It’s more impressive when you consider two things. First, most Americans work in a small businesses. Second, small businesses are the backbone of Hispanic communities, and many other minority areas.

So how do you reconcile this amazing report with the constant barrage of negative news? The easy answer is bias. The more relevant answer is that most Americans are not following these negative stories. Even fewer will read the Woodward book.

h/t Silvio Canto


#6

Thanks. I just read up on the National Federation of Independent Business (NFIB.)
Received million$$$ from Karl Rove’s PAC. Elected 22 (Republican) members to Congress, many of them endorsed by the Tea Party. NFIB challenged President Obama’s Affordable Care Act (ACA) all the way to the Supreme Court…where they LOST.

Congrats for cherry-picking this organization’s press release to use as the foundation of your latest screed. I will now continue to ignore your ignorant and biased rants.


#7

I was a member back in the day of the NFIB. They are a voice for small business men. Naturally they’re going to support pols that want lower tax rates and less regulation.

Aren’t we allowed to support organizations that share our beliefs?

I read comments here that use links from Mother Jones, HuffPo, TruthDig, The NYT and even further far left sources. If you choose to wall yourself off from opposing POVs, fine with me bub.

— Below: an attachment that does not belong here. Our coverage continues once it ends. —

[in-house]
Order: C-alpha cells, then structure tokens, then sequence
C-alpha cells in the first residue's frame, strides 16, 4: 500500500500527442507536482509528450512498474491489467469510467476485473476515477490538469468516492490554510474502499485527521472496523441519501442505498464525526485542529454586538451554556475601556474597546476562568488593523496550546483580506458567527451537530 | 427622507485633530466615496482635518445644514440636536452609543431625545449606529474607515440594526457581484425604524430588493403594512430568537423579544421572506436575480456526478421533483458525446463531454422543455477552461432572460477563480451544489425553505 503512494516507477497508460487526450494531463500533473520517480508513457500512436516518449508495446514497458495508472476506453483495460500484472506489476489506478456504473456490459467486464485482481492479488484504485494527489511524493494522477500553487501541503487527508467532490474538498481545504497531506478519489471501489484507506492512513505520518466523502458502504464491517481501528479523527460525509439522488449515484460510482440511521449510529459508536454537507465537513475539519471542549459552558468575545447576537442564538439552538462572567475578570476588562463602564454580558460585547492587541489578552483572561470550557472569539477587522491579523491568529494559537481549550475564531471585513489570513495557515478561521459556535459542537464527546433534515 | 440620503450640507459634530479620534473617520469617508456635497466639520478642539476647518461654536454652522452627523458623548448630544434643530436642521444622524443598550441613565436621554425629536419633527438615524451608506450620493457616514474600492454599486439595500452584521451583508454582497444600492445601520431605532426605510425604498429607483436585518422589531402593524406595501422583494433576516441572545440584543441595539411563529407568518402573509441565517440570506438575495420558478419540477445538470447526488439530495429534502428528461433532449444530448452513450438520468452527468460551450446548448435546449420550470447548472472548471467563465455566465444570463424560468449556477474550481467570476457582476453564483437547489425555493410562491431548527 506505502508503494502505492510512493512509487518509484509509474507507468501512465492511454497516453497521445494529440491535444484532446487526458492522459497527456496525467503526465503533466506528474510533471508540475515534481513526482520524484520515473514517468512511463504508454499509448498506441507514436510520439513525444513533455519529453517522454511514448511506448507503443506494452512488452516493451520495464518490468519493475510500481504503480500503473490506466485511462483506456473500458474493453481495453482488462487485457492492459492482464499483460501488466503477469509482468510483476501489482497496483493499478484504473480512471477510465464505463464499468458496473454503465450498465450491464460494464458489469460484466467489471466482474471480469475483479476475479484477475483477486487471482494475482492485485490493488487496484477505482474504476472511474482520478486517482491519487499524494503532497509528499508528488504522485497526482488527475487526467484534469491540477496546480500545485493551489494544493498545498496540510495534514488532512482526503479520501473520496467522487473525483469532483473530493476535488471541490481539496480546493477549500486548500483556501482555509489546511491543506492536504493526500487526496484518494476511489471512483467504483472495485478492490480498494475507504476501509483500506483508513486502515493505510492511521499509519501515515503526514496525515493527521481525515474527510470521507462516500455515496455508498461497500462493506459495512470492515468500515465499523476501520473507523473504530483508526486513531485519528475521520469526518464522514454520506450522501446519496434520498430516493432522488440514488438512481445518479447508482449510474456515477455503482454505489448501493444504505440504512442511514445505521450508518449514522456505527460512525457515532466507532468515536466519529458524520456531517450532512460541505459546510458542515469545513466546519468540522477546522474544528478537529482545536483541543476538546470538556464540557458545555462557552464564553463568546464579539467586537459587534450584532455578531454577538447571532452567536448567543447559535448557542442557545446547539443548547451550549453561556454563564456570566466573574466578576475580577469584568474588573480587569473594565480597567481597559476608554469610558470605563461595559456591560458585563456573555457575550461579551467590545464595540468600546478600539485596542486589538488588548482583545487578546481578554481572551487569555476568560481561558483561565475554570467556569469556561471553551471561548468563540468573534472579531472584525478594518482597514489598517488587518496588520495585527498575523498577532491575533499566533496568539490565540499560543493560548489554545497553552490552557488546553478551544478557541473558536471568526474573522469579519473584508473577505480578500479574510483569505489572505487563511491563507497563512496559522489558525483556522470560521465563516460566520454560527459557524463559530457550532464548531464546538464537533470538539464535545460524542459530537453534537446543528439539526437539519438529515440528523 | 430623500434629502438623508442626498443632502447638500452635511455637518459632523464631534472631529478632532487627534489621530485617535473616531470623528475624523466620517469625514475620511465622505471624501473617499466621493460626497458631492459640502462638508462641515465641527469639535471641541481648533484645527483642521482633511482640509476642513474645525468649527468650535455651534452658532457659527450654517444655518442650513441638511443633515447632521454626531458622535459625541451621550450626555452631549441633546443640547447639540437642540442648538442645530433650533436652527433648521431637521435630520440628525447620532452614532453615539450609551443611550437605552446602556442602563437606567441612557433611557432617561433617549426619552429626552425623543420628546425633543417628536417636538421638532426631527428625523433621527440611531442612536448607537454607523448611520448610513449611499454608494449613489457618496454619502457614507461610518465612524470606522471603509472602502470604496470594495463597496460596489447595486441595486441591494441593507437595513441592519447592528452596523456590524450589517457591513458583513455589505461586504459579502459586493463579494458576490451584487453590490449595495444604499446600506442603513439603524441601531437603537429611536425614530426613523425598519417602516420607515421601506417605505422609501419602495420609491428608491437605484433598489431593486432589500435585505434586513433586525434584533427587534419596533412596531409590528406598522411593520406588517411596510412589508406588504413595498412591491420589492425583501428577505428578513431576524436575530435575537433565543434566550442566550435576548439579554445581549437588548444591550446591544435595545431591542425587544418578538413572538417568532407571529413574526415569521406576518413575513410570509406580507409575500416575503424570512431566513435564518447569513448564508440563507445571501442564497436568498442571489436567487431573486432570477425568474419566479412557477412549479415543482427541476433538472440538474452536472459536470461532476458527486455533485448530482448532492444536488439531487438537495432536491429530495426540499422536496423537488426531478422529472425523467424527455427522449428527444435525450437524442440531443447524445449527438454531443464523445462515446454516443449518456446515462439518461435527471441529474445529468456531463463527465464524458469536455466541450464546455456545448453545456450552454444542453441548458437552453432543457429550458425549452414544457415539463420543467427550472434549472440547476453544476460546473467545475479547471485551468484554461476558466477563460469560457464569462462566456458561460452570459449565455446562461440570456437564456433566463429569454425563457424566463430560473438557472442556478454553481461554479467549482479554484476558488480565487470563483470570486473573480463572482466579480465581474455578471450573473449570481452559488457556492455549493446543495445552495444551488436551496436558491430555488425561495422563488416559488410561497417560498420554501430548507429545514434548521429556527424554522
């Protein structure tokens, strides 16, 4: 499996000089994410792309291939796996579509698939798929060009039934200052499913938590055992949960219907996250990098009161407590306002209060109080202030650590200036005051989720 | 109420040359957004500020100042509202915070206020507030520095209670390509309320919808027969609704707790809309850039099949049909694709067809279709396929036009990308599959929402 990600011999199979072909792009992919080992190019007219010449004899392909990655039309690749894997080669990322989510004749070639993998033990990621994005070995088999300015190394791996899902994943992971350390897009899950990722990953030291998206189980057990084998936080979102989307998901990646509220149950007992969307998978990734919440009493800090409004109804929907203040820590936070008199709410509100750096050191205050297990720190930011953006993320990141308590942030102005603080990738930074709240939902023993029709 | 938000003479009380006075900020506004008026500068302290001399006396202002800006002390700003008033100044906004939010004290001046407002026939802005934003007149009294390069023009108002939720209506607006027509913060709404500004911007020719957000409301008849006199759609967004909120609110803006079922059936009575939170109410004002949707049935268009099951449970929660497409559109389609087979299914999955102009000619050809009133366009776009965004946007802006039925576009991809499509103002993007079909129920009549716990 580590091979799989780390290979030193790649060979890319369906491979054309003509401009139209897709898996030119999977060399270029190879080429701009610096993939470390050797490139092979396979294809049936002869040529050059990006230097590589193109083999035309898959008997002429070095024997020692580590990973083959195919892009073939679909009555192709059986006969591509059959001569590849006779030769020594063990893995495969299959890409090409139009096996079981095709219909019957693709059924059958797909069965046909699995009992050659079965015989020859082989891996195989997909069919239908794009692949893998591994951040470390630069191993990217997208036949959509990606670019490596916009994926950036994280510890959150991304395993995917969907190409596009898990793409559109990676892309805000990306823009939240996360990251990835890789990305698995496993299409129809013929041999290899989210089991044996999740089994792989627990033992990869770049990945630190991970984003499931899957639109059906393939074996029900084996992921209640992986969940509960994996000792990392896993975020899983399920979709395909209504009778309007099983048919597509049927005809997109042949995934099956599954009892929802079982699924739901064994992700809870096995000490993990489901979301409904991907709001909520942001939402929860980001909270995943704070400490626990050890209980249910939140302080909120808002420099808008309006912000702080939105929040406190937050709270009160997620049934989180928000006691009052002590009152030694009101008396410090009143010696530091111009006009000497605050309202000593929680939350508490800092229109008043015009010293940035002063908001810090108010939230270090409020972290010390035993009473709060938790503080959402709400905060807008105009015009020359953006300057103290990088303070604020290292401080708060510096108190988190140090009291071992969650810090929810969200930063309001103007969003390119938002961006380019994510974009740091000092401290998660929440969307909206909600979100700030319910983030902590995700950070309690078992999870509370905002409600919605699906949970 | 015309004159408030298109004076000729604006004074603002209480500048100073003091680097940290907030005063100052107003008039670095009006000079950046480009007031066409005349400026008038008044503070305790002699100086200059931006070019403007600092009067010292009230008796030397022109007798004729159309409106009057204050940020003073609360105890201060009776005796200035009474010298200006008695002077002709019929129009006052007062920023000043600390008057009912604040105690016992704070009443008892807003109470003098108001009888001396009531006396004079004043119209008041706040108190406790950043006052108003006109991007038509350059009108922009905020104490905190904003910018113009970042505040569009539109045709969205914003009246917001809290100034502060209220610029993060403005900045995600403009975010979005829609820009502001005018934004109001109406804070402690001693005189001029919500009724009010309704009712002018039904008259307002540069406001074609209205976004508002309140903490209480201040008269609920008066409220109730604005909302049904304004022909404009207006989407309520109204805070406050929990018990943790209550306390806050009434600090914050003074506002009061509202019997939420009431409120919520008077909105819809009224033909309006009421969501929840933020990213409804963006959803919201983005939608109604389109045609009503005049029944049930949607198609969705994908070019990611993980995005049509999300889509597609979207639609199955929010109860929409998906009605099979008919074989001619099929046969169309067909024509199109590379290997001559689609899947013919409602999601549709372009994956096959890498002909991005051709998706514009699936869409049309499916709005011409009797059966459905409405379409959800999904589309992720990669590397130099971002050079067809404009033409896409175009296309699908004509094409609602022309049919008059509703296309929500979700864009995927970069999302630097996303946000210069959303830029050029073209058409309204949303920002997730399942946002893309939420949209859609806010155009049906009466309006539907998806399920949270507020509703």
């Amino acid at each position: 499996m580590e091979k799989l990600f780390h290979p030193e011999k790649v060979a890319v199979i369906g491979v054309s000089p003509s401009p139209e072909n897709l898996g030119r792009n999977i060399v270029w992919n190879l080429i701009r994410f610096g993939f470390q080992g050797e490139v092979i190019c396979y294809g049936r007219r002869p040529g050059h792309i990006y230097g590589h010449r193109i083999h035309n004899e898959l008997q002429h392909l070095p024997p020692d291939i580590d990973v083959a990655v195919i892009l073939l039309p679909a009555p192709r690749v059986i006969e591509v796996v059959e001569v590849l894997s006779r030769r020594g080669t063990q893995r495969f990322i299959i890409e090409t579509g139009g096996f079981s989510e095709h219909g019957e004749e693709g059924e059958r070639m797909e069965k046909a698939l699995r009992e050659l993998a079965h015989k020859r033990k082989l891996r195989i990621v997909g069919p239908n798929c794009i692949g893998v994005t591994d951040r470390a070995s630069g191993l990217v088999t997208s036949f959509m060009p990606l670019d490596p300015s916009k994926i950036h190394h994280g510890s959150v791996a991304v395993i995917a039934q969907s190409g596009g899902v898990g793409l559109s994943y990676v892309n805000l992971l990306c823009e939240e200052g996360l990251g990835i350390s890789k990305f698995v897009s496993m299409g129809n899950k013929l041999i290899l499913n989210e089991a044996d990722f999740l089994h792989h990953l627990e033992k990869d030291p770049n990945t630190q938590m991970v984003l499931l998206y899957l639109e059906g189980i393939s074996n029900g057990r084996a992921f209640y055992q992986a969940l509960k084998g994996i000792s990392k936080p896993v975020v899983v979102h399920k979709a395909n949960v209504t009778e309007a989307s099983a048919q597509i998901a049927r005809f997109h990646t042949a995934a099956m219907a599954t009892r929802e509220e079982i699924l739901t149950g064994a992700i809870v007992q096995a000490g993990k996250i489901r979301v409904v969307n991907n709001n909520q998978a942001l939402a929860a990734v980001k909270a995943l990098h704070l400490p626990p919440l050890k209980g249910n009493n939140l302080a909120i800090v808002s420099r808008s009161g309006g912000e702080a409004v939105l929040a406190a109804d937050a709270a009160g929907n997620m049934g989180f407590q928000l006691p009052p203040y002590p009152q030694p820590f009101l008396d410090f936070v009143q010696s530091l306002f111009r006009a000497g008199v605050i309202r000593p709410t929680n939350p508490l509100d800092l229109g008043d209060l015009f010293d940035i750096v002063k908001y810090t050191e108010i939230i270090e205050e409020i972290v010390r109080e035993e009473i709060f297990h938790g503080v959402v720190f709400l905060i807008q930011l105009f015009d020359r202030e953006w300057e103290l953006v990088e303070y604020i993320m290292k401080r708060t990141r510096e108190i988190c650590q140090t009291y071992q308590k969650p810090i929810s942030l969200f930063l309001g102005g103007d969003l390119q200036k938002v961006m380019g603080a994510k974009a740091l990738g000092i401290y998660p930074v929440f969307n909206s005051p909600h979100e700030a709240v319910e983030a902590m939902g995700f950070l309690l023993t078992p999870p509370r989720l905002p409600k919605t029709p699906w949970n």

#8

Let’s face reality people, ever since Reaganomics the middle class has been royally screwed. Trickle down, or Golden Shower economics works about as well at improving the lower and middle class as tough love helps a person addicted to drugs.

“In fact, despite some ups and downs over the past several decades, today’s real average wage (that is, the wage after accounting for inflation) has about the same purchasing power it did 40 years ago. And what wage gains there have been have mostly flowed to the highest-paid tier of workers.”


#9

Eisenhower tax rates:

"During the eight years of the Eisenhower presidency, from 1953 to 1961, the top marginal rate was 91 percent. (It was 92 percent the year he came into office.)

What does it mean, though? For the duration of Eisenhower’s presidency, that rate affected individuals making $200,000 or more per year or couples making $400,000 and above per year.

In 2015 dollars, that’s roughly $1.7 million for an individual and $3.4 million for a couple."

If someone were to suggest this rate today they would probably be called a socialist for doing what a Republican president did in the 50’s.

This is how far to the radical right this country has gone on economics.


#10

The one problem with purchasing power comparisons is that the quality of the goods purchased changes as well due to technology. Cars, for example, are much safer, more efficient, and last longer. The average home is about 50% larger than it was in 1964, etc., etc.


#11

Additionally, there were significantly more deductions and exclusions available to taxpayers than there are today. Notice that when Kennedy cut the maximum tax rates, collections went up, and the percentage of overall income taxes paid by the rich increased.